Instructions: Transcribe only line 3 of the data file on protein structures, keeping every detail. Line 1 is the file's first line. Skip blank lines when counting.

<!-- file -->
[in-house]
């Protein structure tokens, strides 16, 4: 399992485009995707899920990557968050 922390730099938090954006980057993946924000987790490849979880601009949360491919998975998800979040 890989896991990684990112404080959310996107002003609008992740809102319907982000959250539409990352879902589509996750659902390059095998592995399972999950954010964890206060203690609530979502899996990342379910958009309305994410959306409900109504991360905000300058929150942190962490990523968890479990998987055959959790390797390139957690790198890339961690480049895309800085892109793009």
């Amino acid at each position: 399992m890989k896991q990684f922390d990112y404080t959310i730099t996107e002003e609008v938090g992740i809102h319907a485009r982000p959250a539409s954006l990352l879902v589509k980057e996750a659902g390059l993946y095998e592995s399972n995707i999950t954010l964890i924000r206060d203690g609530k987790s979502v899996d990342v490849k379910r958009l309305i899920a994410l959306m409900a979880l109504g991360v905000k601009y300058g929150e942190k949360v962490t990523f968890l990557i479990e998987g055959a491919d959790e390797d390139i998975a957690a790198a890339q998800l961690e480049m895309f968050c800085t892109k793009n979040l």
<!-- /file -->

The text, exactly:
């Amino acid at each position: 399992m890989k896991q990684f922390d990112y404080t959310i730099t996107e002003e609008v938090g992740i809102h319907a485009r982000p959250a539409s954006l990352l879902v589509k980057e996750a659902g390059l993946y095998e592995s399972n995707i999950t954010l964890i924000r206060d203690g609530k987790s979502v899996d990342v490849k379910r958009l309305i899920a994410l959306m409900a979880l109504g991360v905000k601009y300058g929150e942190k949360v962490t990523f968890l990557i479990e998987g055959a491919d959790e390797d390139i998975a957690a790198a890339q998800l961690e480049m895309f968050c800085t892109k793009n979040l």